Latin America

Cover-up complaint against President Kirchner suffers major blow

Top prosecutor in Argentina finds no crime listed in his dead colleague's controversial writ

Carlos E. Cué
People hold a protest in favor of Alberto Nisman.
People hold a protest in favor of Alberto Nisman.Natacha Pisarenko (AP)

A criminal complaint filed against President Cristina Fernández de Kirchner for an alleged cover-up relating to a 1994 terrorism investigation suffered a major blow on Monday when a federal prosecutor decided to drop the entire inquiry after ruling that the charges have no basis.

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The writ had been originally brought against the president and other government officials by Alberto Nisman, a federal prosecutor whose death three months ago remains a mystery.

Nisman was found lying in his bathroom with a gunshot wound to the head on January 18, the day he was scheduled to testify in Congress about the cover-up charges he had filed against Fernández de Kirchner, Foreign Minister Héctor Timerman and other officials.

There has been no official ruling on whether Nisman committed suicide or was murdered.

Nisman alleged that the president and her aides had tried to derail his own investigation into the 1994 bombing of the AMIA Jewish community center in Buenos Aires by trying to negotiate a trade pact with Iran in exchange for impunity for the Iranian suspects wanted in the case. The car bombing at the center took the lives of 85 people and injured dozens more.

Four days before his body was found, the prosecutor had formally asked a judge through his writ to open an investigation into the president.

On Monday, Javier De Luca, a prosecutor at the Federal Cassation Court – Argentina’s top criminal tribunal – decided to shelve Nisman’s original complaint after he ruled that his dead colleague never outlined any specific crimes committed.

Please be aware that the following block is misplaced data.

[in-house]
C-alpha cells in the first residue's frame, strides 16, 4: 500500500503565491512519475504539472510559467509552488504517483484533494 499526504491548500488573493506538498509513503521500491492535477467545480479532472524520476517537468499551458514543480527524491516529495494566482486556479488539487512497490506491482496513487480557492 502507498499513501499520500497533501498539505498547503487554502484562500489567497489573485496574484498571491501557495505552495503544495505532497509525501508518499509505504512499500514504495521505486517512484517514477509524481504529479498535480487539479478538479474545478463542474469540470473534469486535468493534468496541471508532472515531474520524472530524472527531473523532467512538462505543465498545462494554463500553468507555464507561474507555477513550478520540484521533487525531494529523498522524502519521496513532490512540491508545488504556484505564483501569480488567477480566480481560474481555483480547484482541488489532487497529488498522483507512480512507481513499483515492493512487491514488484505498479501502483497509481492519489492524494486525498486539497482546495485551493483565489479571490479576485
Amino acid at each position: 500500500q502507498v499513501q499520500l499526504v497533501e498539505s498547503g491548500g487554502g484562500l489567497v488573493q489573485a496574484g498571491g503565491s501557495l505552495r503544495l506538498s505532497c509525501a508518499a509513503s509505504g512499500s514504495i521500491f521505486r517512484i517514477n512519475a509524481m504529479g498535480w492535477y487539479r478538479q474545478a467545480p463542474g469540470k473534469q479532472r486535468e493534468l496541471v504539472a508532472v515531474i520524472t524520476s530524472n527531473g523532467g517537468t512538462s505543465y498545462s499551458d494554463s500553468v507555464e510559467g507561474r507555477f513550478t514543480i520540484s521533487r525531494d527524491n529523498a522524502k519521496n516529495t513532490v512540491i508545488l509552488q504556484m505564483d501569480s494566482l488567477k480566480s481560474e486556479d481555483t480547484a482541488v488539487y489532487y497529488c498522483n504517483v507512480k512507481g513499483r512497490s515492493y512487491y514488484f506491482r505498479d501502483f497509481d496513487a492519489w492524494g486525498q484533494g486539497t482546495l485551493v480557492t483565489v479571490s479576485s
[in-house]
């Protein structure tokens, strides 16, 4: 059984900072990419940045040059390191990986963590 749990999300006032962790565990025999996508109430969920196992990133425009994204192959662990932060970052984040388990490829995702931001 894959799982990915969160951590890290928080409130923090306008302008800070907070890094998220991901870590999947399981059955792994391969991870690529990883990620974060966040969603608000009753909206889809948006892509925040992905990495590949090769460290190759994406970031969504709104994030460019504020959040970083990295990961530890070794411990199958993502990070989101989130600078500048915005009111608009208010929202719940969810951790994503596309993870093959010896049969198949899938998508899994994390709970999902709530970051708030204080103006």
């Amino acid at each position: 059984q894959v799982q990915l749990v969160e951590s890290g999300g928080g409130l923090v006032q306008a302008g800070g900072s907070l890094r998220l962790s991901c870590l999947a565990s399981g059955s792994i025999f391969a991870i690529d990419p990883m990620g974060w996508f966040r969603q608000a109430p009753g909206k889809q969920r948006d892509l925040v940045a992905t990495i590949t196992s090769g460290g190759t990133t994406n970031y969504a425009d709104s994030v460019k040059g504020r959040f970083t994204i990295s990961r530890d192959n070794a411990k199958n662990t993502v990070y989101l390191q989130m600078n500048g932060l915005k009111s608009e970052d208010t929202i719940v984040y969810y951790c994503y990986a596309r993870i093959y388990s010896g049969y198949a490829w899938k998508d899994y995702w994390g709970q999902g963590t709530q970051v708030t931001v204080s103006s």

This marks the third time that Nisman’s complaint has been dropped since it was reactivated following his death.

This marks the third time that Nisman’s complaint has been dropped since it was revived following his death

Geraldo Moldes, a prosecutor with the lower federal appeals court, had pushed to keep the investigation active after an appellate court upheld a prior decision to dismiss it. Moldes had also predicted in the press that De Luca, a government ally who was the latest prosecutor to inspect the case, would eventually have it dismiss before Cassation Court.

The investigation could be reopened if it is assigned to another prosecutor.

But some government opposition leaders have doubted that Nisman’s allegations were not solid enough to go as far as charging a president with a crime.

In his own writ, De Luca shot down Nisman’s theories about the president’s involvement. “It is not possible to move forward and initiate an investigation into some events included in the complaint because those events do not constitute a crime,” De Luca wrote.

Fernández’s popularity has slowly regained the momentum it lost following Nisman’s death

Parts of Nisman’s allegations were based on a 2013 agreement Argentina tried to hammer out with Iran calling for a joint investigation into the bombing. However, the memorandum of understanding was never approved by the Iranian parliament and the international inquiry never got off the ground.

“To argue that the signing of a treaty constitutes a criminal plan is absurd from a legal point of view,” De Luca wrote.

Fernández de Kirchner’s popularity has slowly regained the momentum it lost following Nisman’s death, especially among the lower classes. The surge in her approval ratings also comes on the eve of a tough presidential election campaign in which the ruling party’s coalition candidate, Buenos Aires Governor Daniel Scioli, is leading in all polls.

Fernández de Kirchner is prohibited under the Constitution from running for more than two consecutive terms.

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